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Royal Style: The jewelry of the Qing court

CGTN | Updated: 2018-08-22 11:34
Gold hairpin with semi-precious stones. [Photo/The Palace Museum]

The interpretation of film and television works often leads to endless disputes about the truth of history. A special exhibition of four years' preparation, "Empresses of China's Forbidden City: The art and life of the empresses of Qing Dynasty", is on display at the Peabody Essex Museum in Boston, US, covering the archetypes of historical characters in the popular Chinese TV series "Story of Yanxi Palace" and "Ruyi's Royal Love in the Palace".

"This exhibition is not only a collection of treasures from the Palace Museum but also a collection from many American museums," said Shan Jixiang, director of The Palace Museum.

"When the precious collections of different museums converge in the same cultural palace, the diversity and richness of history and culture will be displayed in front of the audience," Shan added.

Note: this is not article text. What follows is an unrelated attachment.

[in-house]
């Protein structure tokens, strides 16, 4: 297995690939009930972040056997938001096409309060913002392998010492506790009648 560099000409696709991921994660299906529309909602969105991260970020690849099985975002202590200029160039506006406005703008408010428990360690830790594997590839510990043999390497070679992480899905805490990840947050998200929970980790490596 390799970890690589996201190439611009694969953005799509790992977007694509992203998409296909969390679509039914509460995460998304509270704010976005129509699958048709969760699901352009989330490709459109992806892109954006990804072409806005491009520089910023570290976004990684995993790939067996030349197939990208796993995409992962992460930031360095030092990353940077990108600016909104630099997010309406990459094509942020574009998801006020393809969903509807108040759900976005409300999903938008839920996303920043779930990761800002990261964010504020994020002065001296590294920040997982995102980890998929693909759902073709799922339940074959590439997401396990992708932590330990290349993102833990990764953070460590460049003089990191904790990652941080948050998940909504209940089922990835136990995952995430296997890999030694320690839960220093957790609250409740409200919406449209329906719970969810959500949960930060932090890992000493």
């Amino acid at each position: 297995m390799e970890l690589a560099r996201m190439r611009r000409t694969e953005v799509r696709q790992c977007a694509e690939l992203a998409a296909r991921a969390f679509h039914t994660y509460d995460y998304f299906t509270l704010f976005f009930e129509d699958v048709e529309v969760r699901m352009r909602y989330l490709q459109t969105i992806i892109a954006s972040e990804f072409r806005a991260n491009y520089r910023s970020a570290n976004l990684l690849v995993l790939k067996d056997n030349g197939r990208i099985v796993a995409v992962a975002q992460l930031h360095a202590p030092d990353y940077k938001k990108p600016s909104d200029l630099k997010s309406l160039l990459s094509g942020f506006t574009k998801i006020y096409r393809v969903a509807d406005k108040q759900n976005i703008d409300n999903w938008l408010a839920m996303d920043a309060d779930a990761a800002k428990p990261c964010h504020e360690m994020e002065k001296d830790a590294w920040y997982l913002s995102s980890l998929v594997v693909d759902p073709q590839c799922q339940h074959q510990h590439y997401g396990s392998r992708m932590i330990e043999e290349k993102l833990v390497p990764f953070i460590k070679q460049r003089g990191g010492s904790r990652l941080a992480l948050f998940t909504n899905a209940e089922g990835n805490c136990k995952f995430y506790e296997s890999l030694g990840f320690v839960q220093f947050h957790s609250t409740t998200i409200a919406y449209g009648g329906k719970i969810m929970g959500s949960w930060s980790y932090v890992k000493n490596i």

The following two sections will give you a glimpse of the jewelry of the Qing court.

A five-phoenix coronet inlaid with kingfisher feathers and jewels (L) and a tourmaline flower hairpin (R). [Photo/The Palace Museum]

Unparalleled Elegance

In the historical records and archives, the imperial concubines were often shrouded in the light of the emperor, so files about court women in the Qing Dynasty are far less than those of the male, especially compared with the emperor.

But people still can catch their elegance from their court jewelry. Jewelry is not only appreciated for its gorgeous radiance but is also used to reveal the demeanor of its wearers.

In the Qing Dynasty, the Manchu people formed a distinct group in society. During their daily lives, Manchu women wore a particular Liangbatou (two-bundle hairstyle), which was adorned with various hair ornaments and pins.

However, The rarity of gems was not the most important consideration for jewelry. Since the jewelry of the Qing court was not designed to merely express the beauty of materials but instead their moral connotations.

Such as the Dong pearls, always known for Empress's ornaments. Because they were highly esteemed due to the fact that they came from the ancestral homeland of the Manchus.

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